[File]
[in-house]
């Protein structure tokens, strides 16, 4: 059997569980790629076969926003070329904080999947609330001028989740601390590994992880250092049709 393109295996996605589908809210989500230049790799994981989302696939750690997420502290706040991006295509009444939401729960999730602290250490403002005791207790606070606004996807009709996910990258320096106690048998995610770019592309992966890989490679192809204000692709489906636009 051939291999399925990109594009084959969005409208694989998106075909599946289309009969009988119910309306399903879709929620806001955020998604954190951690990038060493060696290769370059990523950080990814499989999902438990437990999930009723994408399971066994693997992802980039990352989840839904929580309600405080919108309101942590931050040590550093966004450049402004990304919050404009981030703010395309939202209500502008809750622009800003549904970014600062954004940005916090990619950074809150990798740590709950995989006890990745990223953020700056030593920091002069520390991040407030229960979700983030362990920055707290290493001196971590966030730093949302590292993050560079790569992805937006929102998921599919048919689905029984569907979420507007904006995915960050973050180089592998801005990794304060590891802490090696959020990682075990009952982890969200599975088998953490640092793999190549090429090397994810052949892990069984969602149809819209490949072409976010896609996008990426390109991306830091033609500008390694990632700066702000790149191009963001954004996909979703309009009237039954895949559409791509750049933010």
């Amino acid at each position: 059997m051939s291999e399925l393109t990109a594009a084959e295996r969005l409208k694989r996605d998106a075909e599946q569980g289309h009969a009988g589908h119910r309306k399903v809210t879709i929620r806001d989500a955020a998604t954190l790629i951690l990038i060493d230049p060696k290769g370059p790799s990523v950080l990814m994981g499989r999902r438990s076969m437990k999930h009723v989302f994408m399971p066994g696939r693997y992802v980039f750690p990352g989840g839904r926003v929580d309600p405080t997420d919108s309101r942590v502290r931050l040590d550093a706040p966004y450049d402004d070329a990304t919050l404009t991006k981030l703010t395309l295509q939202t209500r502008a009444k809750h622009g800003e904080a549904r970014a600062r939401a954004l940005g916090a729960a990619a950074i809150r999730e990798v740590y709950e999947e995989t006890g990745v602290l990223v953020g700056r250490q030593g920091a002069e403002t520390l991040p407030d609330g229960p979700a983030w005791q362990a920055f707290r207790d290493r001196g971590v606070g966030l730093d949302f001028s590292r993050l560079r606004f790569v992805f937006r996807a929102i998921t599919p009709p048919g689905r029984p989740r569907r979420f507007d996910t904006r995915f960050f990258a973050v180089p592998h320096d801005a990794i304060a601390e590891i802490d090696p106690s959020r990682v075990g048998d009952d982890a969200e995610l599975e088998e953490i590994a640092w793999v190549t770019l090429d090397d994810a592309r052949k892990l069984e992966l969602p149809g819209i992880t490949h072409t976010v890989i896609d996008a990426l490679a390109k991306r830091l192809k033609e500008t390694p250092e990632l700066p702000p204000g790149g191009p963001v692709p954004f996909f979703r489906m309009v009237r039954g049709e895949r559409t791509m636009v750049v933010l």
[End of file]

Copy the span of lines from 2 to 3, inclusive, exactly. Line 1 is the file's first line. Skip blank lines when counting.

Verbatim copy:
């Protein structure tokens, strides 16, 4: 059997569980790629076969926003070329904080999947609330001028989740601390590994992880250092049709 393109295996996605589908809210989500230049790799994981989302696939750690997420502290706040991006295509009444939401729960999730602290250490403002005791207790606070606004996807009709996910990258320096106690048998995610770019592309992966890989490679192809204000692709489906636009 051939291999399925990109594009084959969005409208694989998106075909599946289309009969009988119910309306399903879709929620806001955020998604954190951690990038060493060696290769370059990523950080990814499989999902438990437990999930009723994408399971066994693997992802980039990352989840839904929580309600405080919108309101942590931050040590550093966004450049402004990304919050404009981030703010395309939202209500502008809750622009800003549904970014600062954004940005916090990619950074809150990798740590709950995989006890990745990223953020700056030593920091002069520390991040407030229960979700983030362990920055707290290493001196971590966030730093949302590292993050560079790569992805937006929102998921599919048919689905029984569907979420507007904006995915960050973050180089592998801005990794304060590891802490090696959020990682075990009952982890969200599975088998953490640092793999190549090429090397994810052949892990069984969602149809819209490949072409976010896609996008990426390109991306830091033609500008390694990632700066702000790149191009963001954004996909979703309009009237039954895949559409791509750049933010």
């Amino acid at each position: 059997m051939s291999e399925l393109t990109a594009a084959e295996r969005l409208k694989r996605d998106a075909e599946q569980g289309h009969a009988g589908h119910r309306k399903v809210t879709i929620r806001d989500a955020a998604t954190l790629i951690l990038i060493d230049p060696k290769g370059p790799s990523v950080l990814m994981g499989r999902r438990s076969m437990k999930h009723v989302f994408m399971p066994g696939r693997y992802v980039f750690p990352g989840g839904r926003v929580d309600p405080t997420d919108s309101r942590v502290r931050l040590d550093a706040p966004y450049d402004d070329a990304t919050l404009t991006k981030l703010t395309l295509q939202t209500r502008a009444k809750h622009g800003e904080a549904r970014a600062r939401a954004l940005g916090a729960a990619a950074i809150r999730e990798v740590y709950e999947e995989t006890g990745v602290l990223v953020g700056r250490q030593g920091a002069e403002t520390l991040p407030d609330g229960p979700a983030w005791q362990a920055f707290r207790d290493r001196g971590v606070g966030l730093d949302f001028s590292r993050l560079r606004f790569v992805f937006r996807a929102i998921t599919p009709p048919g689905r029984p989740r569907r979420f507007d996910t904006r995915f960050f990258a973050v180089p592998h320096d801005a990794i304060a601390e590891i802490d090696p106690s959020r990682v075990g048998d009952d982890a969200e995610l599975e088998e953490i590994a640092w793999v190549t770019l090429d090397d994810a592309r052949k892990l069984e992966l969602p149809g819209i992880t490949h072409t976010v890989i896609d996008a990426l490679a390109k991306r830091l192809k033609e500008t390694p250092e990632l700066p702000p204000g790149g191009p963001v692709p954004f996909f979703r489906m309009v009237r039954g049709e895949r559409t791509m636009v750049v933010l």